> by
>>>>> rewriting into more but shorter sentences,
>>>>
>>>> How about an even simpler version of the problem: an encyclopedia
>>>> written by robots for robots.  I speak, of course, of DBPedia.  We
> could
>>>> equally ask, what makes for quality entries there?
>>>>
>>>> _______________________________________________
>>>> Wiki-research-l mailing list
>>>> [hidden email]
>>>> https://lists.wikimedia.org/mailman/listinfo/wiki-research-l
>>>
>>> _______________________________________________
>>> Wiki-research-l mailing list
>>> [hidden email]
>>> https://lists.wikimedia.org/mailman/listinfo/wiki-research-l
>>
>>
>>
>> _______________________________________________
>> Wiki-research-l mailing list
>> [hidden email]
>> https://lists.wikimedia.org/mailman/listinfo/wiki-research-l
>
> _______________________________________________
> Wiki-research-l mailing list
> [hidden email]
> https://lists.wikimedia.org/mailman/listinfo/wiki-research-l
>
>
> _______________________________________________
> Wiki-research-l mailing list
> [hidden email]
> https://lists.wikimedia.org/mailman/listinfo/wiki-research-l

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Re: Tool to find poorly written articles

Jack Park
In reply to this post by Kerry Raymond
I think it's a bit of time from now, but there are several open source Watson-like machine reading tools coming along, any one of which could be put to the task of interest here.  Could do more than that, but it's a start.


On Sat, Oct 25, 2014 at 1:41 PM, Kerry Raymond <[hidden email]> wrote:
I think it's pointless to argue over what we mean by "quality" or "well
written" in general. It is fair to say that there are a lot of mechanically
derivable metrics for articles including:

* number of citations
* number of unique citations
* article length
* density of citations, unique citations relative to article length
* ditto for photos, infoboxes, navbox, categories etc
* linguistic analysis like sentence length, Flesch-Kincaid readability
scores
* Age of article
* Number of editors
* Number of page views
* Density of ...
* number of reverts
* reverts per editor/year/etc ..
* number of inbound links, number of outbound links, number of redlinks
* manual quality assessments (usually in project tags)
* presence of "issue" tags, e.g. refimprove, citation needed, etc

It seem to be that if we had a tool that could generate a wide range of
these sort of metrics, folks could then put their own algorithm over the top
to compute and weight whatever combination of them makes sense for their
particular purpose.

Kerry

-----Original Message-----
From: [hidden email]
[mailto:[hidden email]] On Behalf Of Ziko van
Dijk
Sent: Saturday, 25 October 2014 11:28 PM
To: Research into Wikimedia content and communities
Subject: Re: [Wiki-research-l] Tool to find poorly written articles

Okay. What do you think of the wikibu tool from Switzerland? It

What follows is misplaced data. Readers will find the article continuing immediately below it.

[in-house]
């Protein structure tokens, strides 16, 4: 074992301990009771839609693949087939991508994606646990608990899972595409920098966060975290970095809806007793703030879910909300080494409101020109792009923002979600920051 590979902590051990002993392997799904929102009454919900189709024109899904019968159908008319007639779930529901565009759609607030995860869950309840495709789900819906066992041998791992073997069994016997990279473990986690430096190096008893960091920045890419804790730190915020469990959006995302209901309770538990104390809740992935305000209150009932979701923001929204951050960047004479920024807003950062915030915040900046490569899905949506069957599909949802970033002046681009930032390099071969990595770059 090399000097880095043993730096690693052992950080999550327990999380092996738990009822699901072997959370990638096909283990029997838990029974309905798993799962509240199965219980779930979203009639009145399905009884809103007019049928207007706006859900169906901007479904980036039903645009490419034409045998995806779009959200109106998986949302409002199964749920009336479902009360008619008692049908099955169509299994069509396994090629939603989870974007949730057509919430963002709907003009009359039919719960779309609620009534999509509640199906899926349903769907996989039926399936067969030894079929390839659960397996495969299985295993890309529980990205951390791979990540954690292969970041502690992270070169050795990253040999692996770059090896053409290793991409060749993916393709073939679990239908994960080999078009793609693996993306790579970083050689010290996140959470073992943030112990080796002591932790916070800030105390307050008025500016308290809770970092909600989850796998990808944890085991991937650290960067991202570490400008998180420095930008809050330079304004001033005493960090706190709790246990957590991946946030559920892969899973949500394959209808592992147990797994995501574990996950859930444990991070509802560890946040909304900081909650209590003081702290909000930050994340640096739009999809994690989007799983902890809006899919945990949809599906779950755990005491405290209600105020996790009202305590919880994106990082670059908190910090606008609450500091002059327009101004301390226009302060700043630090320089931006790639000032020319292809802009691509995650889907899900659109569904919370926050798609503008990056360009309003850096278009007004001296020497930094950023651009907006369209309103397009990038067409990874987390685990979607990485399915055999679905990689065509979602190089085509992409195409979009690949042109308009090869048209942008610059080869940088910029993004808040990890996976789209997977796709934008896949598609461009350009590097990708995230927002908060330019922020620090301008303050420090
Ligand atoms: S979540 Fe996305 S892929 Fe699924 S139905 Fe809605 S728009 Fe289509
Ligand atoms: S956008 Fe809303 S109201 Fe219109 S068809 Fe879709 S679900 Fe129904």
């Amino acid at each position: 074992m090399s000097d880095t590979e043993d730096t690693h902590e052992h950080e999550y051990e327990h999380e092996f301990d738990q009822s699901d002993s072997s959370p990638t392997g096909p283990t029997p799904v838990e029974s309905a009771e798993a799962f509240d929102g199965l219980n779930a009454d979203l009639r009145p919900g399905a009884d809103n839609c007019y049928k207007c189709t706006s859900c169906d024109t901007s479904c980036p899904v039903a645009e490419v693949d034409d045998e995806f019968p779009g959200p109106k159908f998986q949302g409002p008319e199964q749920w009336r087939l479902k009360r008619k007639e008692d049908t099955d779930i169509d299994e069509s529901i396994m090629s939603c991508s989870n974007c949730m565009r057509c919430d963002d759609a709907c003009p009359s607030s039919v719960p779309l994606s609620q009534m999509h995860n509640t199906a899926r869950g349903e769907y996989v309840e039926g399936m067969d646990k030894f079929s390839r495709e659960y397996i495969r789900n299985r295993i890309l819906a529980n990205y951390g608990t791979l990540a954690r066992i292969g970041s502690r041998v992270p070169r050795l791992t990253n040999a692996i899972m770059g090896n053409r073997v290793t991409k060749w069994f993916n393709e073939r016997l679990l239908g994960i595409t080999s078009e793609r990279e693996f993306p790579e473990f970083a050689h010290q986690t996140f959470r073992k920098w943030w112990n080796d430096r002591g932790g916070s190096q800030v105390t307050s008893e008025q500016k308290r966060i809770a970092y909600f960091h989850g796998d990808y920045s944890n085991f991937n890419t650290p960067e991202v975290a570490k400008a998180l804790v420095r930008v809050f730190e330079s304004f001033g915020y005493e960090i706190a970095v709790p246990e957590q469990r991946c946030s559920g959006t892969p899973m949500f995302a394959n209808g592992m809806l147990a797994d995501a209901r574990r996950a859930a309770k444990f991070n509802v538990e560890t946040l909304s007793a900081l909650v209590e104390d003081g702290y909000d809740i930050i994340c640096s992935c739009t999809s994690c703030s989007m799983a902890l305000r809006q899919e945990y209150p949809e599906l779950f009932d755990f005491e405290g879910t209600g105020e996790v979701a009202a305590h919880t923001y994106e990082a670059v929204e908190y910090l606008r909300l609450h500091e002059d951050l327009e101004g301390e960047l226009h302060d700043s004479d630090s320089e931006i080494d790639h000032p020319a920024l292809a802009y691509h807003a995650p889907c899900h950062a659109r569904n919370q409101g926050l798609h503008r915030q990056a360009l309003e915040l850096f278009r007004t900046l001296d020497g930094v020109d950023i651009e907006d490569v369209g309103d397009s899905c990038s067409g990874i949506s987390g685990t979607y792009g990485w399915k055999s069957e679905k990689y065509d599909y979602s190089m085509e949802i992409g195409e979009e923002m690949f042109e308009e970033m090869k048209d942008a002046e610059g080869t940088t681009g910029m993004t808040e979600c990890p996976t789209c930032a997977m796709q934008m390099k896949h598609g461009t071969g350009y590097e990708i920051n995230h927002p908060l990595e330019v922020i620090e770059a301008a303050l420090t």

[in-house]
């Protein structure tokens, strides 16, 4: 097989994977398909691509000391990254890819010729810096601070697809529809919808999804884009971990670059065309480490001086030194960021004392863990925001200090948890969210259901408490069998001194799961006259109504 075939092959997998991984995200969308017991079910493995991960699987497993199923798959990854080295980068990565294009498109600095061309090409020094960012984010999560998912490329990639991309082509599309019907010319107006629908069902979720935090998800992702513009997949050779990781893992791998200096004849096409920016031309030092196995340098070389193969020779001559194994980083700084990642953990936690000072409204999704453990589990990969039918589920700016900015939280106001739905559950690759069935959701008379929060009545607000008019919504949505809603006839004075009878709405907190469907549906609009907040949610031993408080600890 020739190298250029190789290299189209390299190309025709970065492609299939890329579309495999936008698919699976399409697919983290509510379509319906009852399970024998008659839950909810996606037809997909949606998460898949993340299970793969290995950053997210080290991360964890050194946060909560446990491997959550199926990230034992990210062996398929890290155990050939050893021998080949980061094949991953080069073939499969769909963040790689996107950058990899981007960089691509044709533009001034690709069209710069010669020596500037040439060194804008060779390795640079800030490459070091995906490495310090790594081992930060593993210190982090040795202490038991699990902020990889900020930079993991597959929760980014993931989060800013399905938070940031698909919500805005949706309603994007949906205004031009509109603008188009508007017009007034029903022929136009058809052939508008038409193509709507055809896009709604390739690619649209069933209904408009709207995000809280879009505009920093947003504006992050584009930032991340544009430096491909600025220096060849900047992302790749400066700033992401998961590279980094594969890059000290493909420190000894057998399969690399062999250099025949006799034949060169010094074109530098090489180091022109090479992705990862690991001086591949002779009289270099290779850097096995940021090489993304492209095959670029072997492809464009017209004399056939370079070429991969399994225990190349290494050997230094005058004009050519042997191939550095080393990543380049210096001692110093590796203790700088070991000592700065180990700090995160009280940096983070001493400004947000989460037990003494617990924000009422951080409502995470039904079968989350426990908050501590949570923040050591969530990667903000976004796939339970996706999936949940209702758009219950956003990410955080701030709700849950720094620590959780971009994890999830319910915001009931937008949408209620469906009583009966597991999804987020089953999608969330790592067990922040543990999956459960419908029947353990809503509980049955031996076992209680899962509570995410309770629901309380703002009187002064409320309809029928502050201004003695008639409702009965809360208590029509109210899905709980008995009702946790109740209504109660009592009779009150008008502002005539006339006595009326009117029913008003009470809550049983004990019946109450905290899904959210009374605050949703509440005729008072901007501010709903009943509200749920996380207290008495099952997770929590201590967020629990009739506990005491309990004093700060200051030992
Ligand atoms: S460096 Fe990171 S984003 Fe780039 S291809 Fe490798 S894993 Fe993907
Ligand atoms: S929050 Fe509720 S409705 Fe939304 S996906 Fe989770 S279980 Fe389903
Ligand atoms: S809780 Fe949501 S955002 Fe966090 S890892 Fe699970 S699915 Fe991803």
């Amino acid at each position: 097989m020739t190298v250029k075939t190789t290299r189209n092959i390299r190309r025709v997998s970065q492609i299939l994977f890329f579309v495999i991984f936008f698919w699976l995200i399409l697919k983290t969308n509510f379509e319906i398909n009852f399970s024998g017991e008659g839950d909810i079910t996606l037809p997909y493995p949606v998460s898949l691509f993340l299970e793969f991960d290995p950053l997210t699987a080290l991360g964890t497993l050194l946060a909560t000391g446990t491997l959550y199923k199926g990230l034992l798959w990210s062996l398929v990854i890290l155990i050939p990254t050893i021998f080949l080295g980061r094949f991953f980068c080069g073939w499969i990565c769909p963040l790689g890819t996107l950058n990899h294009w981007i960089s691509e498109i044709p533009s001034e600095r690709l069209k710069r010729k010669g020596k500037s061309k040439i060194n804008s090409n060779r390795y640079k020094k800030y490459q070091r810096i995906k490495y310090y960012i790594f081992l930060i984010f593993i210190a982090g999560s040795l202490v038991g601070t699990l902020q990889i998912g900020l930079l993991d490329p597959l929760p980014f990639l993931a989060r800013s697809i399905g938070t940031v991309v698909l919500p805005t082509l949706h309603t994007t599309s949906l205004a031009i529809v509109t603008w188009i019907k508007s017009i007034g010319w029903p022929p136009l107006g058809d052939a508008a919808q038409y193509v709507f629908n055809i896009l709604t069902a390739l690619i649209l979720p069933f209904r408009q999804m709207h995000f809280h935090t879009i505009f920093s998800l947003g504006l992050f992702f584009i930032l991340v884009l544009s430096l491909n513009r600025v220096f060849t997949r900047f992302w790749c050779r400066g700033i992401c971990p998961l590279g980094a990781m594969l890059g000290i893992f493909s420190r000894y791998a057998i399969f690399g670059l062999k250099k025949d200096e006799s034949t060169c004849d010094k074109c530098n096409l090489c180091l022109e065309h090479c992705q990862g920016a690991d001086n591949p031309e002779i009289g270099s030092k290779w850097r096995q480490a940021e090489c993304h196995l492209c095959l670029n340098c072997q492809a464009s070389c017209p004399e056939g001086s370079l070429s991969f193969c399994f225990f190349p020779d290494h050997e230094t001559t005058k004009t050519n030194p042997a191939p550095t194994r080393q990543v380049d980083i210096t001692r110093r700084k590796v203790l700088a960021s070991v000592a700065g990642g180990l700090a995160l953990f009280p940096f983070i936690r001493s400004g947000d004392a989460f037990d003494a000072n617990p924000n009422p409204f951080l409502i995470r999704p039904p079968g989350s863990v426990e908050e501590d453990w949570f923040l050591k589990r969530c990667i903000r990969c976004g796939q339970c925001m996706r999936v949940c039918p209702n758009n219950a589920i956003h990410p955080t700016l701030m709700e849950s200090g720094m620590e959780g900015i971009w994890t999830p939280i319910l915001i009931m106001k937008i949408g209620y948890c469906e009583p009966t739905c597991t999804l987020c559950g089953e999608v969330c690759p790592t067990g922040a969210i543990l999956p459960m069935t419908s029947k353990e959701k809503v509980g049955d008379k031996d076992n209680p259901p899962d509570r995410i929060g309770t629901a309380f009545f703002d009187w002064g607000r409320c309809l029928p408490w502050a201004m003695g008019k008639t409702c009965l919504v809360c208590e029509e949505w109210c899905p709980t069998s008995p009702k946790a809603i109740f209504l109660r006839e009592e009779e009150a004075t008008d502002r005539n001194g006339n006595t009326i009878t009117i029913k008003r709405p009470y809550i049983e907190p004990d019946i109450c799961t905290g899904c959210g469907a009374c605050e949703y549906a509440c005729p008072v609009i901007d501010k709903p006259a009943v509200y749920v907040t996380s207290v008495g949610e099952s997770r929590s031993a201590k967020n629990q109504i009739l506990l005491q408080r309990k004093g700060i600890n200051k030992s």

believes that the number of editors and readers etc are indicators for
the quality, or at least a basis to discuss.
Kind regards
Ziko

http://www.wikibu.ch/search.php?search=Frankfurter+Nationalversammlung

2014-10-25 14:44 GMT+02:00 Ditty Mathew <[hidden email]>:
> Hi Ziko,
>
> You are right. But if the content of the article is very less or having
less
> references, less edits, less no of images, less no of links etc, articles
> are of poor quality. Based on these factors, to some extent we can find
the
> quality of article.
>
> with regards
>
> Ditty
>
> On Sat, Oct 25, 2014 at 8:23 AM, Ziko van Dijk <[hidden email]> wrote:
>>
>> Hello Ditty,
>>
>> It is difficult for me to understand your question if you are not more
>> specific of what you consider a "poorly written article". "Poorly" can
>> refer her to many different things, like readability, grammar,
>> balance, statements supported by 'sources', good division of knowledge
>> over several articles etc.
>>
>> I think that software tools can only give a hint, but the judgement
>> (how "good" is an article) can be done only by a human, on the basis
>> of concrete criteria what is meant to be "good", and for what target
>> group. I tend to say that some Wikipedia articles are "good" for
>> experts but at the same time unsuitable for the general public.
>>
>> E.g., a software tool can count the words per sentence, but long
>> sentences are not necessarily good or bad by themselves.
>>
>> Etc. :-)
>>
>> Kind regards
>> Ziko
>>
>>
>>
>>
>>
>>
>>
>> 2014-10-25 1:47 GMT+02:00 Joe Corneli <[hidden email]>:
>> >
>> > On Sat, Oct 25 2014, WereSpielChequers wrote:
>> >
>> >> And just to add to the complexity of James' comments; there are some
>> >> people
>> >> who think that a general interest encyclopaedia should be written for
a
>> >> general audience. So articles with long sentences should be improved
by
>> >> rewriting into more but shorter sentences,
>> >
>> > How about an even simpler version of the problem: an encyclopedia
>> > written by robots for robots.  I speak, of course, of DBPedia.  We
could
>> > equally ask, what makes for quality entries there?
>> >
>> > _______________________________________________
>> > Wiki-research-l mailing list
>> > [hidden email]
>> > https://lists.wikimedia.org/mailman/listinfo/wiki-research-l
>>
>> _______________________________________________
>> Wiki-research-l mailing list
>> [hidden email]
>> https://lists.wikimedia.org/mailman/listinfo/wiki-research-l
>
>
>
> _______________________________________________
> Wiki-research-l mailing list
> [hidden email]
> https://lists.wikimedia.org/mailman/listinfo/wiki-research-l
>

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Re: Tool to find poorly written articles

Aileen Oeberst
In reply to this post by Ditty Mathew
I am currently on vacation and will not be able to answer your mail before
November 10. But I will get back then as soon as possible.

Best regards, Aileen Oeberst